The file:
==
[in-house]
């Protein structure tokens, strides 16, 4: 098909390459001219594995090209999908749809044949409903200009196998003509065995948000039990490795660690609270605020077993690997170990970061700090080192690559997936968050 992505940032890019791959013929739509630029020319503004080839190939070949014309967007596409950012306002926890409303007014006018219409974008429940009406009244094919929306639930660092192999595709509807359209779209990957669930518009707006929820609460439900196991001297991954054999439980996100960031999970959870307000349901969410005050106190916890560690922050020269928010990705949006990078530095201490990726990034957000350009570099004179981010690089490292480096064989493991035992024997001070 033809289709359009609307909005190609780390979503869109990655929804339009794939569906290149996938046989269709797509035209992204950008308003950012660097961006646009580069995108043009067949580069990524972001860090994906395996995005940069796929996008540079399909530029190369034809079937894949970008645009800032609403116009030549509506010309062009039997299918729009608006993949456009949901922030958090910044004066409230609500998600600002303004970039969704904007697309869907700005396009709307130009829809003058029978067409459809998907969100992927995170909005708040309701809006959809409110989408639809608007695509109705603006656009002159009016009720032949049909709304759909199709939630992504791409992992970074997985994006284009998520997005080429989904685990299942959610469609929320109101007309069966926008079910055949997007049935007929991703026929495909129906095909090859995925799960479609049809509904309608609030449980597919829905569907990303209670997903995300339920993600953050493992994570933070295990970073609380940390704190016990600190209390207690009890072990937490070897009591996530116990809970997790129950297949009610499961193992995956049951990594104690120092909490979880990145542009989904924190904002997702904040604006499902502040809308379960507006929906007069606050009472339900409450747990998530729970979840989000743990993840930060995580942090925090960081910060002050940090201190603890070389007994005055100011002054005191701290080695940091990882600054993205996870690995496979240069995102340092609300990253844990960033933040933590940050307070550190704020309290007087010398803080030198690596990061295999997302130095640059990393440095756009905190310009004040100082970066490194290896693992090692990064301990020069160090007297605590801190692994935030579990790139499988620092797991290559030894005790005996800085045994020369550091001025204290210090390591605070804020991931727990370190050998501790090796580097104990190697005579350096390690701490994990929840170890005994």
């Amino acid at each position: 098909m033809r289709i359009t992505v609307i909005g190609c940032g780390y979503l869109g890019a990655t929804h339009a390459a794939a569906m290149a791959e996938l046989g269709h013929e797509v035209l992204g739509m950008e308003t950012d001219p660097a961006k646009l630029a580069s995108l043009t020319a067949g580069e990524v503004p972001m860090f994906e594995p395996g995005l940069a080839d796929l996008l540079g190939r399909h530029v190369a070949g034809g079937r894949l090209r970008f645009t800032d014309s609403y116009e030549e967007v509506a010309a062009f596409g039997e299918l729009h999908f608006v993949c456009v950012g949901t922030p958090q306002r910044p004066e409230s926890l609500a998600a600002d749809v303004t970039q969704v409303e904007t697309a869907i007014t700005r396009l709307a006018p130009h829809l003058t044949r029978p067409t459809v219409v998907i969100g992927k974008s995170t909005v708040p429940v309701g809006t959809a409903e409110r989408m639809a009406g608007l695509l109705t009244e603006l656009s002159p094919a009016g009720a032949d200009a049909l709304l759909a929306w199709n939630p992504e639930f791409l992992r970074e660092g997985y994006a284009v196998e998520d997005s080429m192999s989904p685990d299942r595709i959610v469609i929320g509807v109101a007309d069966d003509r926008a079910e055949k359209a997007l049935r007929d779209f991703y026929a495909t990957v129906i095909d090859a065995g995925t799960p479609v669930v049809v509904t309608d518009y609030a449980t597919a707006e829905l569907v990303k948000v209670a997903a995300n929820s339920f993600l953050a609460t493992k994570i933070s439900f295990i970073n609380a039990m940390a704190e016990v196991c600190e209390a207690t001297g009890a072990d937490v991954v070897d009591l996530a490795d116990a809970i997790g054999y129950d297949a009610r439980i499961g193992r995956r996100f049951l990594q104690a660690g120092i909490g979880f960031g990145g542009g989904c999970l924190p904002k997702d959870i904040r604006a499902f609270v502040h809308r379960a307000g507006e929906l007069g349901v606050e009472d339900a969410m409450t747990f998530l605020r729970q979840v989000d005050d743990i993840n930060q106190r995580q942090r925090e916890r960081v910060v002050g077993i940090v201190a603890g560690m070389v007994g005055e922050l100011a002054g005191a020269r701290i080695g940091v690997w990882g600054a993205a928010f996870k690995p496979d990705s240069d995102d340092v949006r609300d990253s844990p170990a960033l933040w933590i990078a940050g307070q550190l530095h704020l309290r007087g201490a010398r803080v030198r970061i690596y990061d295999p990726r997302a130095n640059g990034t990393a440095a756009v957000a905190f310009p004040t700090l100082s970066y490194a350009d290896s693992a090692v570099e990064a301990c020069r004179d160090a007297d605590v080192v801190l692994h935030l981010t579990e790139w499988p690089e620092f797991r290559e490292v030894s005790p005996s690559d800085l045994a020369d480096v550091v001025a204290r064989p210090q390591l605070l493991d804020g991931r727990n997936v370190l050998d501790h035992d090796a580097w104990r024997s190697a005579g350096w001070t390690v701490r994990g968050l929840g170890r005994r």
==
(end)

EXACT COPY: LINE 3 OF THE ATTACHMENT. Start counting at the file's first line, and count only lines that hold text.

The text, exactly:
């Amino acid at each position: 098909m033809r289709i359009t992505v609307i909005g190609c940032g780390y979503l869109g890019a990655t929804h339009a390459a794939a569906m290149a791959e996938l046989g269709h013929e797509v035209l992204g739509m950008e308003t950012d001219p660097a961006k646009l630029a580069s995108l043009t020319a067949g580069e990524v503004p972001m860090f994906e594995p395996g995005l940069a080839d796929l996008l540079g190939r399909h530029v190369a070949g034809g079937r894949l090209r970008f645009t800032d014309s609403y116009e030549e967007v509506a010309a062009f596409g039997e299918l729009h999908f608006v993949c456009v950012g949901t922030p958090q306002r910044p004066e409230s926890l609500a998600a600002d749809v303004t970039q969704v409303e904007t697309a869907i007014t700005r396009l709307a006018p130009h829809l003058t044949r029978p067409t459809v219409v998907i969100g992927k974008s995170t909005v708040p429940v309701g809006t959809a409903e409110r989408m639809a009406g608007l695509l109705t009244e603006l656009s002159p094919a009016g009720a032949d200009a049909l709304l759909a929306w199709n939630p992504e639930f791409l992992r970074e660092g997985y994006a284009v196998e998520d997005s080429m192999s989904p685990d299942r595709i959610v469609i929320g509807v109101a007309d069966d003509r926008a079910e055949k359209a997007l049935r007929d779209f991703y026929a495909t990957v129906i095909d090859a065995g995925t799960p479609v669930v049809v509904t309608d518009y609030a449980t597919a707006e829905l569907v990303k948000v209670a997903a995300n929820s339920f993600l953050a609460t493992k994570i933070s439900f295990i970073n609380a039990m940390a704190e016990v196991c600190e209390a207690t001297g009890a072990d937490v991954v070897d009591l996530a490795d116990a809970i997790g054999y129950d297949a009610r439980i499961g193992r995956r996100f049951l990594q104690a660690g120092i909490g979880f960031g990145g542009g989904c999970l924190p904002k997702d959870i904040r604006a499902f609270v502040h809308r379960a307000g507006e929906l007069g349901v606050e009472d339900a969410m409450t747990f998530l605020r729970q979840v989000d005050d743990i993840n930060q106190r995580q942090r925090e916890r960081v910060v002050g077993i940090v201190a603890g560690m070389v007994g005055e922050l100011a002054g005191a020269r701290i080695g940091v690997w990882g600054a993205a928010f996870k690995p496979d990705s240069d995102d340092v949006r609300d990253s844990p170990a960033l933040w933590i990078a940050g307070q550190l530095h704020l309290r007087g201490a010398r803080v030198r970061i690596y990061d295999p990726r997302a130095n640059g990034t990393a440095a756009v957000a905190f310009p004040t700090l100082s970066y490194a350009d290896s693992a090692v570099e990064a301990c020069r004179d160090a007297d605590v080192v801190l692994h935030l981010t579990e790139w499988p690089e620092f797991r290559e490292v030894s005790p005996s690559d800085l045994a020369d480096v550091v001025a204290r064989p210090q390591l605070l493991d804020g991931r727990n997936v370190l050998d501790h035992d090796a580097w104990r024997s190697a005579g350096w001070t390690v701490r994990g968050l929840g170890r005994r």